How to write USD currency amounts of money, dollars and cents, out in US American English words, steps
1. How to convert amounts of money, without decimals, to US American English words?
To write an integer number we must know the place value of each digit.
For example, the number 1,234,567 has a 1 in the millions place, a 2 in the hundred thousands, a 3 in the ten thousands place, a 4 in the thousands place, a 5 in the hundreds place, a 6 in the tens place, and a 7 in the ones place.
1,234,567 in words is:
= one millions (1,000,000) + two hundred thousands (200,000) + three ten thousands (30,000) + four thousands (4,000) + five hundreds (500) + six tens (60) + seven ones (7)
= one million + two hundred thousands + thirty thousand + four thousand + five hundred + sixty + seven
= one million + (two hundred + thirty + four) thousand + five hundred + sixty + seven
= one million + two hundred thirty-four thousand + five hundred + sixty-seven
= one million two hundred thirty-four thousand five hundred sixty-seven.
So, 1,234,567$ = one million two hundred thirty-four thousand five hundred sixty-seven dollars.
1: Note the hyphen (or the minus sign) in "thirty-four" and "sixty-seven" above. Technically, it's correct to hyphenate compound numbers between twenty-one, 21, and ninety-nine, 99.
2: Placement of word "and": in American English do not use the word "and" after "hundred", "thousand" or "million". So, it is "one million two hundred thirty-four thousand five hundred sixty-seven" and not "one million and two hundred thirty-four thousand and five hundred and sixty-seven", though you may hear a lot of people using the last form, informally. On the contrary, the "and" word is always used in British English.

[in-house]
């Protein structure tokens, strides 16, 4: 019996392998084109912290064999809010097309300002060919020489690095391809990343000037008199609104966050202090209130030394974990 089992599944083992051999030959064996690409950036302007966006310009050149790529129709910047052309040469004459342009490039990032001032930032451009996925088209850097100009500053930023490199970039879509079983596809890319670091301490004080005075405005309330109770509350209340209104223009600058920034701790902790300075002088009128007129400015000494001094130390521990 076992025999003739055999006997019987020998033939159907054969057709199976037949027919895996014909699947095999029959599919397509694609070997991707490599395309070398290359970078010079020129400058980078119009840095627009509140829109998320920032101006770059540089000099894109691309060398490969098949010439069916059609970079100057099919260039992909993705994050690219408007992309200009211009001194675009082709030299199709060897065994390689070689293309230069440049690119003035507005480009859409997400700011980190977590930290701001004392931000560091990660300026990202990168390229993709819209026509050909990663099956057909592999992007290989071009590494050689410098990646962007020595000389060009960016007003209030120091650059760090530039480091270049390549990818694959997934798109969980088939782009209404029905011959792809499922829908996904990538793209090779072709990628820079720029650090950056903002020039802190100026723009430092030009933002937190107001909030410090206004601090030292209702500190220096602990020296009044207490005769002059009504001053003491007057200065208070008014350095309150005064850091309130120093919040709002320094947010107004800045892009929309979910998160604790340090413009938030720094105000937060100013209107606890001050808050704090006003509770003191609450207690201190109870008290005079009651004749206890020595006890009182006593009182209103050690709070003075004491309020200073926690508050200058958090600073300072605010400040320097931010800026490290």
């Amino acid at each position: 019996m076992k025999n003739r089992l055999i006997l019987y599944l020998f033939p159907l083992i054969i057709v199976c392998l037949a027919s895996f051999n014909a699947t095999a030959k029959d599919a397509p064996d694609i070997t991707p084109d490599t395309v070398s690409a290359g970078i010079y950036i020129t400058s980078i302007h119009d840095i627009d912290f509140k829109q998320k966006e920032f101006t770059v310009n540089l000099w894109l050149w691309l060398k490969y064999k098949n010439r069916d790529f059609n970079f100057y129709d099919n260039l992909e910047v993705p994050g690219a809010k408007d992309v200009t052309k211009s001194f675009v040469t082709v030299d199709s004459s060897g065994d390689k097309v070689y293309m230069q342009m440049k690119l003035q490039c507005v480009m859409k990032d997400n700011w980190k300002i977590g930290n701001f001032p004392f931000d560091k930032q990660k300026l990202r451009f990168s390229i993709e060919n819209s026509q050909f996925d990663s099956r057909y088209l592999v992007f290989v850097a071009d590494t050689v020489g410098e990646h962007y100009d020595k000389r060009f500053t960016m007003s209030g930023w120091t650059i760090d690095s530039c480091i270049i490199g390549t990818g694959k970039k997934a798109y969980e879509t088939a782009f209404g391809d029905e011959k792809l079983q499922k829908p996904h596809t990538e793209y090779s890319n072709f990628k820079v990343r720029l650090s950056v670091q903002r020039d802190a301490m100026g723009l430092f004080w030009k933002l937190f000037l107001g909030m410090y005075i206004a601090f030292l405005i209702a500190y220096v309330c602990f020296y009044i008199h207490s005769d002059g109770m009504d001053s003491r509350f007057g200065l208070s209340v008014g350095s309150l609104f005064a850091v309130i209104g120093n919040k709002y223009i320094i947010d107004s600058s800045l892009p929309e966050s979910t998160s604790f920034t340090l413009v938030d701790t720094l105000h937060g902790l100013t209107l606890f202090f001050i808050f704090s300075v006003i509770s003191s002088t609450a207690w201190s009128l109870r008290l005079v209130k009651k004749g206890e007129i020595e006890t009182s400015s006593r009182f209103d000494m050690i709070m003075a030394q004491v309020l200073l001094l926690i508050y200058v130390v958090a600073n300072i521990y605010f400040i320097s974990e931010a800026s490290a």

2. The United States issues paper currency and coins to pay for purchases, taxes, and debts:
Paper Money. The seven denominations of US currency in production are: $1 one dollar, $2 two dollar, $5 five dollar, $10 ten dollar, $20 twenty dollar, $50 fifty dollar and $100 one hundred dollar notes.
Coins. The United States issues several denominations, with the most common being: 1¢ (one cent = 0.01 dollars), 5¢ (five cents = 0.05 dollars), 10¢ (ten cents = 0.1 dollars), 25¢ (twenty-five cents = 0.25 dollars), 50¢ (fifty cents = 0.5 dollars) and $1 (one dollar).
Rounding off: with the smallest denomination of US curency being 1¢ (1 cent = 0.01 dollars) it means that we cannot have currency amounts with more than two decimals. If calculations give you amounts of money that have more than two decimals, then you have to round those numbers off to two decimals. If the third decimal is 5 or more, then round it up, if it is 4 or less, then round it down. Ex: 2.432 ≈ 2.43; 12.595 ≈ 12.60; 25.4949 ≈ 25.49; 5.6051 ≈ 5.61; 5.666666 ≈ 5.67; 5.333333 ≈ 5.33.
How to read a decimal number that represents an amount of money: the number before the decimal mark (to the left) is the dollar amount and the number after the decimal mark (to the right) is the cent amount. Examples below.
429.75$ = four hundred twenty-nine dollars + seventy-five cents. 1,300.5$ = one thousand three hundred dollars + fifty cents. 0.01$ = one cent = a penny. 0.05$ = five cents = a nickel. 0.1$ = ten cents = a dime. 0.25$ = twenty-five cents = a quarter. 0.5$ = fifty cents = half dollar (not so common a coin).